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I looked up this thread because the first time I successfully snuffed W. E. Garret Scotch Plain I tumesced (right in the middle of a Sarbucks, no less!). Whenever I try a strong snuff after some time with the lighter ones (such as Wilson's or F&T), the same thing occurs. Further, if I stick to snuff only and forgo the nix stix and the pipe, I find easy, frequent and very full
accounts of the news of the world. Later on BBC America: Nasal snuff, is it time for a comeback?
@joesnuffer thank you so much. Glad someone else refers to cigarettes as the crack of the tobacco world. Cause that is precisily what they are. Any other form of tobacco is more natural and safer.
For what it's worth: a cancer researcher I talked to said (perhaps paraphasing here) "There's no doubt that cigarrettes are bad for you (you have a 90% of not getting cancer from them), but American moist snuff/dip is actually worse. " and he went on to say that they simply don't know how safe cigars are yet...
I'm just repeating what he said- don't shoot the messenger, btw he smokes a pipe. :)
thank's bob for being so respectfull
He works for one of the Mayo institutions. He did say clearly that cigarettes are bad, but that the moist snuff/dip is even worse, mentioning not only oral cancer but bladder cancer and if I recall stomach and other cancers. He did not say anything about Swedish snus. I can't say he's infallible, but he has no ties to the tobacco industry other than that he smokes a pipe. As far as I know the Mayo clinics and researchers also have no tie to big tobacco, I also don't know what affiliation they may have with drug companies, which would be more likely. But I don't see any motive for him/them to make this up, or be biased. Is it possible they have an ulterior motive, yes, but I don't know what it could be.
I know someone who knows him well, maybe I can get a hold of him and get directed to the info/studies he was citing.
To be sure I'm being clear, I'm simply repeating what I've been told by a few sources, and I'm trying to be as accurate as possible here, one of these sources is probably more reliable than the other two. This consensus by some folks, may be because they say dip has a higher (supposedly 50% more of one carcinogen in specific) ratio of some carcinogens than the ciggie tobacco. One source is saying that it's American dip's use of fire-cured tobacco, presumably a fairly higher proportion than in ciggie tobacco. I remember a news article about a cigarette maker some years ago using only non-fire cured tobacco in an attempt to make a safer smoke. Although I didn't have the presence of mind to ask the researcher about Swedish snus which supposedly contains less of many nasties than domestic dip, I personally agree with many that it's safer than cigs. Also I've noticed how many products from Europe are actually monitored for the levels of tsn's apparently the suspected carcinogenic culprits seemingly most worried about. If I recall right, Oliver Twist discloses the levels of those substances. In a nutshell, I'm personally much more comfortable with the Swedish/German/Dansih products. Of course this is for conversation's sake, and I gather this is a rather heated debate after some Googling. Also or what it's worth, from yet another source (an oral health specialist), there is much less risk of oral cancer from smoking a pipe than from domestic oral tobaccos. He made a statement that he just hasn't seen pipe smoking causing oral cancer, while he has seen it caused by cigarette smoking, and smokeless tobs. This doc does exams and/or procedures every day five days a week. Feel free to take this all with a grain of salt of course.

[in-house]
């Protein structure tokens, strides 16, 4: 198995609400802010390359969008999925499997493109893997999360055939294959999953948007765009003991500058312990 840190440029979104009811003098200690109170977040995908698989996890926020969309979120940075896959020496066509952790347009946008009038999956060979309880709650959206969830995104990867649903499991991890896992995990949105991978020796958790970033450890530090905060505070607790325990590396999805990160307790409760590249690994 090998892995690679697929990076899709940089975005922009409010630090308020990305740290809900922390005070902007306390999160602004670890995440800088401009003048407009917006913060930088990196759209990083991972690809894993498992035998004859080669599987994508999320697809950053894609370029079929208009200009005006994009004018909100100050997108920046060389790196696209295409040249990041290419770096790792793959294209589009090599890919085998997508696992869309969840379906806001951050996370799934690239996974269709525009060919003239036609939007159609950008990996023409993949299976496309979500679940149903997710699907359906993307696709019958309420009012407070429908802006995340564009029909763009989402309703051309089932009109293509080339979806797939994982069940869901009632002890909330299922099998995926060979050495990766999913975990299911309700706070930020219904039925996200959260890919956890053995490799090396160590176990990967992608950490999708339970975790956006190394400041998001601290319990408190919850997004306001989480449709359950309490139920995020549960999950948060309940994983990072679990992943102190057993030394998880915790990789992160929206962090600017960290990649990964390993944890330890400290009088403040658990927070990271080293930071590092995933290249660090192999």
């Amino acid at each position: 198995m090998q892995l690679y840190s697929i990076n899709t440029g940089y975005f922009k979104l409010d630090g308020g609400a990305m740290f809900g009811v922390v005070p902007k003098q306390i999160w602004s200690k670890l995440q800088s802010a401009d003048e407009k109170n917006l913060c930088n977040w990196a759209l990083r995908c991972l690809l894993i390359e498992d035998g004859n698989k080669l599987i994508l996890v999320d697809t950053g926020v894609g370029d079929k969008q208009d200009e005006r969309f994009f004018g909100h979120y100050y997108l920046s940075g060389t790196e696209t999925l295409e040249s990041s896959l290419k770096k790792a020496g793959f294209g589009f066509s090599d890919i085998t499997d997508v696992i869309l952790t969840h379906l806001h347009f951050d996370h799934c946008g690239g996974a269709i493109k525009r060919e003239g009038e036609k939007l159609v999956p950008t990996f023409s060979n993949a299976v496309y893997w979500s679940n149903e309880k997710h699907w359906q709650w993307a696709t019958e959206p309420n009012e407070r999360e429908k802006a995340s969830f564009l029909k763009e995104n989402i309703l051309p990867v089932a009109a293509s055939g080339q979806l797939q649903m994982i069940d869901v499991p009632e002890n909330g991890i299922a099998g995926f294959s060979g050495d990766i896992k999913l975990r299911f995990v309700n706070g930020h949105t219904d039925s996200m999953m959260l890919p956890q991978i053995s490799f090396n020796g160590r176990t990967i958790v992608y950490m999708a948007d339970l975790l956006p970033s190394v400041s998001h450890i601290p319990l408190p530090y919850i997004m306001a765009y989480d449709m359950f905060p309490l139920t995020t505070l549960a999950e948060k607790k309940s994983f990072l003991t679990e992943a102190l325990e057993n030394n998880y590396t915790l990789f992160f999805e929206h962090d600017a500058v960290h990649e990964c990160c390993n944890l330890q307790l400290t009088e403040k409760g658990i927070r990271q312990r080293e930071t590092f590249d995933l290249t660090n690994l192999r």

You do make some good points there. I still must look into some of this further. I definitely can see the cigs causing it more than Swedish snus, or many oral products processed a certain way, being more or less natural etc. But I still have more questions about this.
Yes, I've heard about the issue with grilled meats. Btw someone indicated that using something on the meat before grilling prevents/minimizes the development of the nitrosamines. It might be the hops in beer, or some common spice or herb. It's nothing exotic as I recall, but darned if I can remember.